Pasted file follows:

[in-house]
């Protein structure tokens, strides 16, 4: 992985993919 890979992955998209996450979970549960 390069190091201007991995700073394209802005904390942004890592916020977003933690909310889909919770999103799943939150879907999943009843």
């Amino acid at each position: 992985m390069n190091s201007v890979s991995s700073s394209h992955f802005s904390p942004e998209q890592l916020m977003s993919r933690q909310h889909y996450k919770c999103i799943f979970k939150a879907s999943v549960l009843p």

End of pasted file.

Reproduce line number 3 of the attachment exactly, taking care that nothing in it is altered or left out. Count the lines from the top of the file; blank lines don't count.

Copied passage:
């Amino acid at each position: 992985m390069n190091s201007v890979s991995s700073s394209h992955f802005s904390p942004e998209q890592l916020m977003s993919r933690q909310h889909y996450k919770c999103i799943f979970k939150a879907s999943v549960l009843p």